Someone Like You

Author: P Hana

Page 48

   

“Sure,” I said, pushing the thought of my father away as quickly as it came. I handed Macon my empty cup and took the bong, pressing it to my mouth the way I’d seen it done at other parties. He lit it and I breathed in, the smoke curling up toward my mouth, thicker and thicker, until there was a sudden rush of air and my lungs were full, hot. I held it until it hurt and then blew it out, the smoke thick against my teeth.

“Thanks,” I said to Ronnie, handing it back as Macon slid his hand across my back. He’d been wrong. I could fit in here. I could fit in anywhere.

After a while Ronnie and Macon went outside to do something and left me and Elizabeth alone in the dark together. He handed me his beer as he left, which I downed half of because I was suddenly so thirsty, my tongue sticking to my lips. I’d never been stoned before, so I didn’t know what to think about what I was feeling. I wasn’t about to ask Elizabeth Gunderson, who had taken three bong hits before I lost count and was now stretched out across the bed, smoking, examining her toes. I was still perched at the foot, looking at the shag carpet which was suddenly fascinating, and wondering why I’d never tried this before.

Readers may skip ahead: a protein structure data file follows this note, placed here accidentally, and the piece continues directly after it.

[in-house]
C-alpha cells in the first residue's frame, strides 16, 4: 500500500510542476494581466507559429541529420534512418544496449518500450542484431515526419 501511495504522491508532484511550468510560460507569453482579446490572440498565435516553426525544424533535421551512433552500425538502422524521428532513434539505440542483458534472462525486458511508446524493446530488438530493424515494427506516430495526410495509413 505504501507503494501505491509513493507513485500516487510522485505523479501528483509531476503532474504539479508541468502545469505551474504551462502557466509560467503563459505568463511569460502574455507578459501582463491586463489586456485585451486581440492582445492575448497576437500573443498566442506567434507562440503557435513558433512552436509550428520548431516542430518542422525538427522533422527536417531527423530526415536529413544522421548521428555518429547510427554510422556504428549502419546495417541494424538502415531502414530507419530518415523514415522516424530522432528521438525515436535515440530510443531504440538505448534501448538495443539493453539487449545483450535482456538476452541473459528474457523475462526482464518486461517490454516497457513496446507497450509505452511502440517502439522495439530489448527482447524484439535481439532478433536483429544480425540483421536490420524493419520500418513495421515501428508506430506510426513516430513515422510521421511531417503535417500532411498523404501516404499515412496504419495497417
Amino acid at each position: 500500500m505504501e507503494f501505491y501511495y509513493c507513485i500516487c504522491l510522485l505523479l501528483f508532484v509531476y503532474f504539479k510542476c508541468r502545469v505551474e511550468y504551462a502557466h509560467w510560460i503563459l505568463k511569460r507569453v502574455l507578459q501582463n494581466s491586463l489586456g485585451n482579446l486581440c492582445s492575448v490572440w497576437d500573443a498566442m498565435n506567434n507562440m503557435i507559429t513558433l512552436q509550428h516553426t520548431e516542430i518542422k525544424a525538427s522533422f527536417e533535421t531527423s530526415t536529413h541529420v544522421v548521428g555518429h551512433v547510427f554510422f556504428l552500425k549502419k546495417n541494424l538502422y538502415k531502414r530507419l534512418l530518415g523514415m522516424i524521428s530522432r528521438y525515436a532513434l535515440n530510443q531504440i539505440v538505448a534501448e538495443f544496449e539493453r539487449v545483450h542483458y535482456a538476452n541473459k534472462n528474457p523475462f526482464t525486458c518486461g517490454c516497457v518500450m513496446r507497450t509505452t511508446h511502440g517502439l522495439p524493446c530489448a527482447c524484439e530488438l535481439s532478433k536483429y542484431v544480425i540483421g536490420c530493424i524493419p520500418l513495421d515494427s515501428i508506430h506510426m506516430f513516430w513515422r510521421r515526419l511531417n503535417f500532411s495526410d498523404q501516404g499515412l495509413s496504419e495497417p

“So,” she said suddenly, rolling over onto her stomach. “When’s Scarlett due, anyway?”

“May,” I said, and my voice sounded strange to me. “The second week, or something.”

“I can’t believe she’s having Michael’s baby,” she said. “I mean, I didn’t even know they’d hooked up.”

I licked my lips again, taking a tiny sip of beer, then looked around Ronnie’s room, at the towels hung over the window for a curtain, at the Penthouse magazine by my foot, at the litter box that was by the door. I didn’t see any cat.

Then I remembered I was talking to Elizabeth, so I thought back to what we’d been saying, which was hard, and then said, “They didn’t hook up. They went out all summer.”

“Did they?” Elizabeth said. Her voice didn’t sound strange at all. “I had no idea.”

“Oh, yeah,” I said, taking another precious sip of my beer, which was warm and flat. “They were really in love.”